Noise Pollution

Noise is everywhere here in the Philippines, there is no shortage of noises to entertain your ears.  The number one source for noise is the festival. Unless you move out away from everything, find a subdivision that does not have yearly festivals, that by the way are very popular here and in just about every city, all the way down to the smallest barangay has one, every year.  These festivals are an outdoor function and normally have huge loud speakers pumping out disco type, boom boom boom music that continues all week long or during the weekends and the boom boom goes all night long. The music is so loud that your whole body begins to vibrate and my ears actually hurt and I am deaf for several minutes after encountering one. They always have these huge 6 to 10 foot tall speakers and powerful amps so you can hear their music up to a kilometer away. Fortunately for me, my house in Dakit, Bogo is on the other side of a hill from the town square where most festivals are, so I don’t hear that much except for that continuous boom boom boom in the distance. I also have double pained glass on all of my windows.   Don’t ever ask a Filipino to turn down his music they become very angry if you do and you end up getting blacklisted for life. I occasionally hear a tricycle the one that is a motorcycle with a huge sidecar that can hold up to 4 people except most often holds 6. Sometimes these guys have large speakers booming their music and it can be heard blocks away.  Another source for noise pollution is vendors. In our subdivision you will find vendors riding their tricycles a three wheeled bicycle with a flatbed on one side, with all sorts of different foods and they are accompanied by loud music to announce their presence. Another source of loud noise is most of the younger drivers like to equip their cars with very loud mufflers and often you can hear them blocks away. This goes for the motorcycles as well, this being the prime mode of transportation, you guessed it loud mufflers are plentiful.  Another source related to the Festivals is the portable disco setup, they come in a variety of sizes all the way up to the photo on the right. You can rent one for less than P2,000 for all day and all night it comes with an operator to play a CD player on loud speakers. In our subdivision just about every weekend someone rents one and plays it up to about 11:00 PM. I think fortunately for me there is some kind of curfew here on music after 11:00 PM. Too may lawyers living here I guess. There’s one more source for occasional noise pollution. If you do not own a car and have to take a taxi anywhere you may encounter a young driver playing his radio loudly. A Christian friend of mine had my wife ask the driver to turn off his radio, he complained but did it anyway. Not sure if I am brave enough to tell them that. What about you? If you encounter any other noise sources just post a comment here. How do you avoid this noise, really you can’t, but one suggestion would be to live in a subdivision like ours that is out away from any city and does not allow discos to operate all night long. We are two to three kilometers from the nearest location of a festival so don’t hear them. This week is Lapu-Lapu- city festival and I can’t hear anything from it. Drove down there the other day and found it crowded with people and motorcycles coming from all directions, made my wife very nervous as they ride up on the sidewalks and squeeze past you constantly from both sides, what a nightmare of a drive. If you have a problem with this I suggest getting a driver to take you around, he’s used to it.  (Images link to their source.)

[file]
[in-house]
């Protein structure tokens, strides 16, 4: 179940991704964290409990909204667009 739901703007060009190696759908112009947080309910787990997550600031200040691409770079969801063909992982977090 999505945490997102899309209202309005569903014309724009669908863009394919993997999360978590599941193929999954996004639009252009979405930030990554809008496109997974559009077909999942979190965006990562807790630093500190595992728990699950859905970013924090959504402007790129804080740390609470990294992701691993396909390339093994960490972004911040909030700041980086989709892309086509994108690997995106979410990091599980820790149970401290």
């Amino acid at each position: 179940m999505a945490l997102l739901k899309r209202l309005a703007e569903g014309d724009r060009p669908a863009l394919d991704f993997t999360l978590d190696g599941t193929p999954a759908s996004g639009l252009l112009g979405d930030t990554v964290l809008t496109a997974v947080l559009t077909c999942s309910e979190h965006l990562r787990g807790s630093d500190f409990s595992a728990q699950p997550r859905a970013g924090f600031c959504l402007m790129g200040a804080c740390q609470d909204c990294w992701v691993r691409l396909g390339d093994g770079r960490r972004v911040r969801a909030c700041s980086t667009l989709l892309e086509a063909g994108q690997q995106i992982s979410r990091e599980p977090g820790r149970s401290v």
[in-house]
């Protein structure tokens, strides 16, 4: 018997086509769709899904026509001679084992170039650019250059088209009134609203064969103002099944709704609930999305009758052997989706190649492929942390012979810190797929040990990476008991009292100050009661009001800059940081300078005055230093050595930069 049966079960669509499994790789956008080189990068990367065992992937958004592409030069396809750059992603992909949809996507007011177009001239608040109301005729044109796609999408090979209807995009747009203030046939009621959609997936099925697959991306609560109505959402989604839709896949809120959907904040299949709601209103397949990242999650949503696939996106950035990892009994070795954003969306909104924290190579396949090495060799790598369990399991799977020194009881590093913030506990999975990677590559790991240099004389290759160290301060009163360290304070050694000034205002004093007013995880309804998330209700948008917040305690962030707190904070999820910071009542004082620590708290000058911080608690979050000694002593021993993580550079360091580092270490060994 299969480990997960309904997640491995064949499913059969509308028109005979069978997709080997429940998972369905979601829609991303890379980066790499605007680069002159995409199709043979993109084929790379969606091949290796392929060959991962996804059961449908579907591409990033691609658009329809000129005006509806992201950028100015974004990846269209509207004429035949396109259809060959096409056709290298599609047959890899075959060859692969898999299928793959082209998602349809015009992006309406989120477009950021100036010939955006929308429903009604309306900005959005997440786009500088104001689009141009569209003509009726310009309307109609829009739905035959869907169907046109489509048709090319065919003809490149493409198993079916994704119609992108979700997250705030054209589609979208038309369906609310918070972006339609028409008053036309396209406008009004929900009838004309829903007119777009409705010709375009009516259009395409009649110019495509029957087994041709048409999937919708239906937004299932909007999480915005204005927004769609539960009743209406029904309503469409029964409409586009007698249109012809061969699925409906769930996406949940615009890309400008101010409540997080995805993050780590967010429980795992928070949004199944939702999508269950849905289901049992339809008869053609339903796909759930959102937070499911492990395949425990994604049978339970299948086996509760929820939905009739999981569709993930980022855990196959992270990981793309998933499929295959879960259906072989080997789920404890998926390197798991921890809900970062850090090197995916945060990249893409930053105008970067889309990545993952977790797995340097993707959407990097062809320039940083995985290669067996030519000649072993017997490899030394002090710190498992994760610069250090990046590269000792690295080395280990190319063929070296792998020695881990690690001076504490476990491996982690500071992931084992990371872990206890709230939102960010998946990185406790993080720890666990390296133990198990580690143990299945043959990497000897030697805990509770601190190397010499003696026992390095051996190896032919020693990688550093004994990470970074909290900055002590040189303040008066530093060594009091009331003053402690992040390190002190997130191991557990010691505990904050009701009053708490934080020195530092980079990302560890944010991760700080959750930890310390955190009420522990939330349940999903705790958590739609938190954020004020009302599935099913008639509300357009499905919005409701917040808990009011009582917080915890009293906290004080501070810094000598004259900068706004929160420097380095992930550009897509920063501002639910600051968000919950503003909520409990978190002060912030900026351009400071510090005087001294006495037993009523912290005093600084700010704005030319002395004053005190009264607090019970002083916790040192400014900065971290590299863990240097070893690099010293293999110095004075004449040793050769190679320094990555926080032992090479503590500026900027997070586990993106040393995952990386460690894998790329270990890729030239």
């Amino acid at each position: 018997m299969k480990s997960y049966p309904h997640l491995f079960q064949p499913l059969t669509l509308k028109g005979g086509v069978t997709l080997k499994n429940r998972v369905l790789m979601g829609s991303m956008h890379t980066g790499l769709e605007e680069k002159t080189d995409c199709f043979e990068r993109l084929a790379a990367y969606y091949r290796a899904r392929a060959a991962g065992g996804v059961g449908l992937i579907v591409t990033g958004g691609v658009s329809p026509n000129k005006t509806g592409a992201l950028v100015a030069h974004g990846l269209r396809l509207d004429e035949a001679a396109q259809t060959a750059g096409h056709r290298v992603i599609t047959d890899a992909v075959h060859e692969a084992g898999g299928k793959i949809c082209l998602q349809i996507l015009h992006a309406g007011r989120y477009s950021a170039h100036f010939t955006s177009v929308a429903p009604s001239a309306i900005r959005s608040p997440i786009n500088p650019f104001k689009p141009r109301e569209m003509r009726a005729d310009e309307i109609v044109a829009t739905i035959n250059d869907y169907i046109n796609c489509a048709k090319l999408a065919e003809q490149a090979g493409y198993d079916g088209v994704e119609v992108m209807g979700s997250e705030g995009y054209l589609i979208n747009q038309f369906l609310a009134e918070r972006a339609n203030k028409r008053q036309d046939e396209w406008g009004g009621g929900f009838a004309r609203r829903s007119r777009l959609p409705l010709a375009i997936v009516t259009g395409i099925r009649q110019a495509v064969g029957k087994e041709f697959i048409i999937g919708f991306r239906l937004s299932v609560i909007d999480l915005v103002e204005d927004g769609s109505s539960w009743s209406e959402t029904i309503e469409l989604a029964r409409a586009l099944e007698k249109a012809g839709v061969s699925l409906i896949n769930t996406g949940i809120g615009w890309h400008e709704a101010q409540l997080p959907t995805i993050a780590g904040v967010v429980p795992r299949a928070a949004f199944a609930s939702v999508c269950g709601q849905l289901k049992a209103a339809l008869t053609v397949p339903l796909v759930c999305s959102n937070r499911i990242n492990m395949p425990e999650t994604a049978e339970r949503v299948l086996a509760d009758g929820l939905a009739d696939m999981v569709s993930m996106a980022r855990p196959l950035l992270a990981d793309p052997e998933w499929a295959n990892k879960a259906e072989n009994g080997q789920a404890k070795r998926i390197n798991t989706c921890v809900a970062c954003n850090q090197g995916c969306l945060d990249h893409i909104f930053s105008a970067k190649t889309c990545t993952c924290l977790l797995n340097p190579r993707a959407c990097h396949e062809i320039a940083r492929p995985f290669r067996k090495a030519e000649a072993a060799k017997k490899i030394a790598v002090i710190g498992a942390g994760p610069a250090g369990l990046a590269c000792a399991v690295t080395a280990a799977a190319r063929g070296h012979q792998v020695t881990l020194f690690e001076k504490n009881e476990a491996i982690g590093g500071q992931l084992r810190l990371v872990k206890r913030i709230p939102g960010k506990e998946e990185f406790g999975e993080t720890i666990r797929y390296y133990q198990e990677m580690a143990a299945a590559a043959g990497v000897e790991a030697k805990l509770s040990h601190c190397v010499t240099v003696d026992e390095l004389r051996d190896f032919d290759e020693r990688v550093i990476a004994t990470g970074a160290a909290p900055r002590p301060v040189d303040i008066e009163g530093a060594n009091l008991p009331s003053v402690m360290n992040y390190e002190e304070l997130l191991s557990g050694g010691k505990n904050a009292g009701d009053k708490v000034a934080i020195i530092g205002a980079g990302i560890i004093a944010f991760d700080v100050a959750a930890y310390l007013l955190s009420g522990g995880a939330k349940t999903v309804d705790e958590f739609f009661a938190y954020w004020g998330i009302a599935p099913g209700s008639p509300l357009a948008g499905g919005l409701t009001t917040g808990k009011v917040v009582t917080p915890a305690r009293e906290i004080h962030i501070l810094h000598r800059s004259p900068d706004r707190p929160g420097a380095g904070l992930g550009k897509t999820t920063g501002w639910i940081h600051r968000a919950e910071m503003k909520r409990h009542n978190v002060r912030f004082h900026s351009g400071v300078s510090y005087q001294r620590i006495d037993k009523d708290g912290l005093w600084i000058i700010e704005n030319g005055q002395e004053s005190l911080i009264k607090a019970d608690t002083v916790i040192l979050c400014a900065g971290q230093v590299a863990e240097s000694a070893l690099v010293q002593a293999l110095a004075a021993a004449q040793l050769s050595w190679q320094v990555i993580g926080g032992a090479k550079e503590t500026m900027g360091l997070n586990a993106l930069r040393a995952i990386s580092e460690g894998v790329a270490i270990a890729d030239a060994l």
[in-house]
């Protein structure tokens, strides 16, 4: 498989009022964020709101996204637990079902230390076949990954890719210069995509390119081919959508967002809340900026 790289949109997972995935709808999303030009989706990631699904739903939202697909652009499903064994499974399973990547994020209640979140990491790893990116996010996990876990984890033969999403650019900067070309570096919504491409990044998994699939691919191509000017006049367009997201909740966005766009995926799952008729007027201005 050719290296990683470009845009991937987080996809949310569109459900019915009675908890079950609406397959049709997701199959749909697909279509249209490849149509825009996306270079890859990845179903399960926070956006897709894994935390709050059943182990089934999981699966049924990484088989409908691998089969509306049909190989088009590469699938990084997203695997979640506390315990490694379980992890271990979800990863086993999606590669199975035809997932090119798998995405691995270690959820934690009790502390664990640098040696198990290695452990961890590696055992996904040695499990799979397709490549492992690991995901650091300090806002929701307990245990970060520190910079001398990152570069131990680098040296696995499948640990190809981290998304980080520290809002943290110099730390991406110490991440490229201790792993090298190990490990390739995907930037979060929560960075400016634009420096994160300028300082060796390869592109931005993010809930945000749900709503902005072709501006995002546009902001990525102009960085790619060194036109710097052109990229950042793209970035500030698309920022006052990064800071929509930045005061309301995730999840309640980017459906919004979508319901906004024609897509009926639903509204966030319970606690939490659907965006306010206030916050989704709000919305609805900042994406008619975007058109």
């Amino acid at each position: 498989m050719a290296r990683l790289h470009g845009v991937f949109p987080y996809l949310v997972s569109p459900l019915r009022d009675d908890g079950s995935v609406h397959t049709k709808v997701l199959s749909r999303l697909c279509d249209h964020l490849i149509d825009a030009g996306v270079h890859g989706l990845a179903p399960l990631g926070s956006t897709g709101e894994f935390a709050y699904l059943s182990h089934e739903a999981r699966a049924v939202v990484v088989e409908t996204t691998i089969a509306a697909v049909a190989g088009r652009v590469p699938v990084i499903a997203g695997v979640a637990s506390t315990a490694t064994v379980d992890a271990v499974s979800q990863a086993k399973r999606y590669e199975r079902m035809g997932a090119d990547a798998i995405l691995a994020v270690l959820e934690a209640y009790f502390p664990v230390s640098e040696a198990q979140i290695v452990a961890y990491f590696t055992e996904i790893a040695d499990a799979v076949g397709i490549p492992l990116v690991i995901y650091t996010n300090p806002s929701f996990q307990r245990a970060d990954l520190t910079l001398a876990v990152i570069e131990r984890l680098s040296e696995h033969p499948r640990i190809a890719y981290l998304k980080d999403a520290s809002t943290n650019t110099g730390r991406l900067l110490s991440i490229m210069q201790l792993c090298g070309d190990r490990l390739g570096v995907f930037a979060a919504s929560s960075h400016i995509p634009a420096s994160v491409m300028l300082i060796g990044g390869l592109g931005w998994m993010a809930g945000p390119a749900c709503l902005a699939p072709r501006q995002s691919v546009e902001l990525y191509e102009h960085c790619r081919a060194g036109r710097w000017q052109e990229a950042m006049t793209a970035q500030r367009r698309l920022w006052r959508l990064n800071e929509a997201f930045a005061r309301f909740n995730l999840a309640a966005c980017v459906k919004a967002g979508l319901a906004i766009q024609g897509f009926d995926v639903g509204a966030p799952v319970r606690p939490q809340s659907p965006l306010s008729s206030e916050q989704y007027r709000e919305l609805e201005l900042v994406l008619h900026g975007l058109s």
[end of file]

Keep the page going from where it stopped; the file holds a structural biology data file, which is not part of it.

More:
Here’s a noisy video to give you a taste of what to expect if you encounter one of these…


This from my friend Larry Haydon

One day my wife and I were watching tv and relaxing. All of a sudden this loud techno music  began to play. It was soo loud there was no way we could concentrate on the tv. Even the objects on the shelf rattled. Anyway, it was loud! So I walked across the way and very politely asked the gentlemen if he could please turn it down. I told him that my wife and I can’t even hear the TV and he told me to turn the TV volume up. I then told him,that I have already tried that. and all we can hear is his music.

Well, NEEDLESS TO SAY, HE WASN’T TO HAPPY ABOUT ME ASKING HIM TO TURN THE MUSIC DOWN.. ( l later learned that to ask a Filipino to turn down the music  is the same as asking him to turn if off completely) After I had returned to my house he begin to kick my door and yell at me to come outside. He wanted to kick my butt.

Anyway, my point is that it caused a big commotion in my neighborhood and caused me some serious troubles with the neighborhood. I was the center of attention for a few months after that. I had become the “Bad Guy”. All because I politely ( i really did ask nicely) asked someone to turn down their radio so I could hear my t.v.

So, if your going to spend any amount of reasonably time in the philippines I would make 2 suggestions regarding “Noise”
1. Bring some good ear plugs
2. Keep it to yourself

Lastly, its o.k. to get in a taxi and if their playing loud music, you can politely ask them to “Turn down the music please”….and smile. And they will. But that is the only place and time you can get away with it without getting in trouble.I have done this several hundred times in the last 4 years and no one has ever said anything back.  thats because..they want your business!!! And I always give them an extra p50.


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Charles Harman 571-970-9195


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